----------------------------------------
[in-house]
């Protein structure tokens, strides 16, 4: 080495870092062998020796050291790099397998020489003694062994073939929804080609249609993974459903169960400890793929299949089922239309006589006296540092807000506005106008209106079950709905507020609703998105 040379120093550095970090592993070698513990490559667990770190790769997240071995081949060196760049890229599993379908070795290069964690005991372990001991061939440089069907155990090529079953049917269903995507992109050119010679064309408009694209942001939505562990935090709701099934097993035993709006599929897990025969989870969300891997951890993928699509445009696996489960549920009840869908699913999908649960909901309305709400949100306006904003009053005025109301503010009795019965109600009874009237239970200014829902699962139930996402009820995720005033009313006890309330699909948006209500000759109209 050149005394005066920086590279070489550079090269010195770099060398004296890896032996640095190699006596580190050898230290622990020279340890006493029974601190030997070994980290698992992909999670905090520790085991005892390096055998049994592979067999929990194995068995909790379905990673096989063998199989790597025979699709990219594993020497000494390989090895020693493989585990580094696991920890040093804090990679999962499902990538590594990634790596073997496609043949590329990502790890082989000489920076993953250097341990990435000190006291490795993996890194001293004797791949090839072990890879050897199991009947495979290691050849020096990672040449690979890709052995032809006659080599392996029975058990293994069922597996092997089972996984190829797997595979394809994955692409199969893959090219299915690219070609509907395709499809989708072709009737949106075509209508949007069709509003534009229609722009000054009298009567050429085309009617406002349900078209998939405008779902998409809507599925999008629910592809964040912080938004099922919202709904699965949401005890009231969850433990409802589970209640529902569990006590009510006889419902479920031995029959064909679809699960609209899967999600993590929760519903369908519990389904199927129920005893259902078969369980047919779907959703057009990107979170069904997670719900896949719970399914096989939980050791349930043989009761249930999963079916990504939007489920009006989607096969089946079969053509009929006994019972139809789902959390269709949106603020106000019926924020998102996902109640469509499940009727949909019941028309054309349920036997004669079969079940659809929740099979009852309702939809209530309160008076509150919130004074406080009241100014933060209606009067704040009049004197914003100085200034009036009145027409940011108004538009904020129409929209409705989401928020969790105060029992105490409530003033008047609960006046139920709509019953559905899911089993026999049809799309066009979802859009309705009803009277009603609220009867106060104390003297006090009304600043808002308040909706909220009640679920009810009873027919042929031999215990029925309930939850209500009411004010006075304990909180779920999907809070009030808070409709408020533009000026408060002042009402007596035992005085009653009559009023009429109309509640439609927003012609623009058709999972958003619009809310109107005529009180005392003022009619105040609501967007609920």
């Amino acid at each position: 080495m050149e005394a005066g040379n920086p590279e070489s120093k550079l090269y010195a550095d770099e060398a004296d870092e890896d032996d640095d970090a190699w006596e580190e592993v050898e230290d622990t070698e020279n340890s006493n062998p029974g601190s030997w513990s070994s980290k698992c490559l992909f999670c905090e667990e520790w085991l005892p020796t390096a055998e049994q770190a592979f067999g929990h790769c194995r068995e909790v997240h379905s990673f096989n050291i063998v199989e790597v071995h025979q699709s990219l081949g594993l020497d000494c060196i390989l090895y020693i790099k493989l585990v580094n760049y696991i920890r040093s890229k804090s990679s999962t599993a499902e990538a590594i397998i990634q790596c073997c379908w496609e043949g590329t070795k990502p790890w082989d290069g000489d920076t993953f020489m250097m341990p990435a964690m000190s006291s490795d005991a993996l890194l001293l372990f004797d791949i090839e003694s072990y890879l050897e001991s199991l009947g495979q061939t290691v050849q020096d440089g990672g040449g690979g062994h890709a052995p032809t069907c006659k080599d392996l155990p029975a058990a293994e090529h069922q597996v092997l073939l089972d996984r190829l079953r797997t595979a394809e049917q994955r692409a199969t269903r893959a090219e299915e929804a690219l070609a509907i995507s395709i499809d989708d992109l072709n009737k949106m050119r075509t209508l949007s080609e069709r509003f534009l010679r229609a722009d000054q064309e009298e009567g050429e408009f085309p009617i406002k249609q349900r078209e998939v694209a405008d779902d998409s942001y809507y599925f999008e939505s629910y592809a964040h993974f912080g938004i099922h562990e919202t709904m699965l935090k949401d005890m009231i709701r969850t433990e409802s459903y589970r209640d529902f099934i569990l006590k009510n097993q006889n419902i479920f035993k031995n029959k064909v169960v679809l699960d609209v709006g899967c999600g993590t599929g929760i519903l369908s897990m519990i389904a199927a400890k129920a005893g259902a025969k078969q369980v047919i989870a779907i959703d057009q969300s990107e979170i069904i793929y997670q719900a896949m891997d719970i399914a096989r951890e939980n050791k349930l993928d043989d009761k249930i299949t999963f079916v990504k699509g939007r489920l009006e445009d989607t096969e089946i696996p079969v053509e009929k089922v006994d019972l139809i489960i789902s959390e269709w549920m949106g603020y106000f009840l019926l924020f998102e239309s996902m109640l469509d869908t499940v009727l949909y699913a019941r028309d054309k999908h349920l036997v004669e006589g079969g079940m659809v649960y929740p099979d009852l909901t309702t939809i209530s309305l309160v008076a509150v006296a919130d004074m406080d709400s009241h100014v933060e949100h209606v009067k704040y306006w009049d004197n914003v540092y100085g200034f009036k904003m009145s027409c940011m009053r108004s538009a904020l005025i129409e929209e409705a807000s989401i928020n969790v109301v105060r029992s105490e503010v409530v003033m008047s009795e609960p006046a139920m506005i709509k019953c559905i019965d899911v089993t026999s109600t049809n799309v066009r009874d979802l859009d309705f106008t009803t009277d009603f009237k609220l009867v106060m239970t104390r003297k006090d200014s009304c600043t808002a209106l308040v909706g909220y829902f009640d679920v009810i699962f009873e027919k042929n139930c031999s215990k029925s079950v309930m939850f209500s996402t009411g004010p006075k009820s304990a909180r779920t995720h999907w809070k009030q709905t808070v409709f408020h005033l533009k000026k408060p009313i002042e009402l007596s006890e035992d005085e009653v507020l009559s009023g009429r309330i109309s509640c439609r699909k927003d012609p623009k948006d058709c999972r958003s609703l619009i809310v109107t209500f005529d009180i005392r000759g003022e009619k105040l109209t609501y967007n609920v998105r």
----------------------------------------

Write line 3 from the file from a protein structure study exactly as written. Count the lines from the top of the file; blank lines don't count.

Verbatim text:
């Amino acid at each position: 080495m050149e005394a005066g040379n920086p590279e070489s120093k550079l090269y010195a550095d770099e060398a004296d870092e890896d032996d640095d970090a190699w006596e580190e592993v050898e230290d622990t070698e020279n340890s006493n062998p029974g601190s030997w513990s070994s980290k698992c490559l992909f999670c905090e667990e520790w085991l005892p020796t390096a055998e049994q770190a592979f067999g929990h790769c194995r068995e909790v997240h379905s990673f096989n050291i063998v199989e790597v071995h025979q699709s990219l081949g594993l020497d000494c060196i390989l090895y020693i790099k493989l585990v580094n760049y696991i920890r040093s890229k804090s990679s999962t599993a499902e990538a590594i397998i990634q790596c073997c379908w496609e043949g590329t070795k990502p790890w082989d290069g000489d920076t993953f020489m250097m341990p990435a964690m000190s006291s490795d005991a993996l890194l001293l372990f004797d791949i090839e003694s072990y890879l050897e001991s199991l009947g495979q061939t290691v050849q020096d440089g990672g040449g690979g062994h890709a052995p032809t069907c006659k080599d392996l155990p029975a058990a293994e090529h069922q597996v092997l073939l089972d996984r190829l079953r797997t595979a394809e049917q994955r692409a199969t269903r893959a090219e299915e929804a690219l070609a509907i995507s395709i499809d989708d992109l072709n009737k949106m050119r075509t209508l949007s080609e069709r509003f534009l010679r229609a722009d000054q064309e009298e009567g050429e408009f085309p009617i406002k249609q349900r078209e998939v694209a405008d779902d998409s942001y809507y599925f999008e939505s629910y592809a964040h993974f912080g938004i099922h562990e919202t709904m699965l935090k949401d005890m009231i709701r969850t433990e409802s459903y589970r209640d529902f099934i569990l006590k009510n097993q006889n419902i479920f035993k031995n029959k064909v169960v679809l699960d609209v709006g899967c999600g993590t599929g929760i519903l369908s897990m519990i389904a199927a400890k129920a005893g259902a025969k078969q369980v047919i989870a779907i959703d057009q969300s990107e979170i069904i793929y997670q719900a896949m891997d719970i399914a096989r951890e939980n050791k349930l993928d043989d009761k249930i299949t999963f079916v990504k699509g939007r489920l009006e445009d989607t096969e089946i696996p079969v053509e009929k089922v006994d019972l139809i489960i789902s959390e269709w549920m949106g603020y106000f009840l019926l924020f998102e239309s996902m109640l469509d869908t499940v009727l949909y699913a019941r028309d054309k999908h349920l036997v004669e006589g079969g079940m659809v649960y929740p099979d009852l909901t309702t939809i209530s309305l309160v008076a509150v006296a919130d004074m406080d709400s009241h100014v933060e949100h209606v009067k704040y306006w009049d004197n914003v540092y100085g200034f009036k904003m009145s027409c940011m009053r108004s538009a904020l005025i129409e929209e409705a807000s989401i928020n969790v109301v105060r029992s105490e503010v409530v003033m008047s009795e609960p006046a139920m506005i709509k019953c559905i019965d899911v089993t026999s109600t049809n799309v066009r009874d979802l859009d309705f106008t009803t009277d009603f009237k609220l009867v106060m239970t104390r003297k006090d200014s009304c600043t808002a209106l308040v909706g909220y829902f009640d679920v009810i699962f009873e027919k042929n139930c031999s215990k029925s079950v309930m939850f209500s996402t009411g004010p006075k009820s304990a909180r779920t995720h999907w809070k009030q709905t808070v409709f408020h005033l533009k000026k408060p009313i002042e009402l007596s006890e035992d005085e009653v507020l009559s009023g009429r309330i109309s509640c439609r699909k927003d012609p623009k948006d058709c999972r958003s609703l619009i809310v109107t209500f005529d009180i005392r000759g003022e009619k105040l109209t609501y967007n609920v998105r």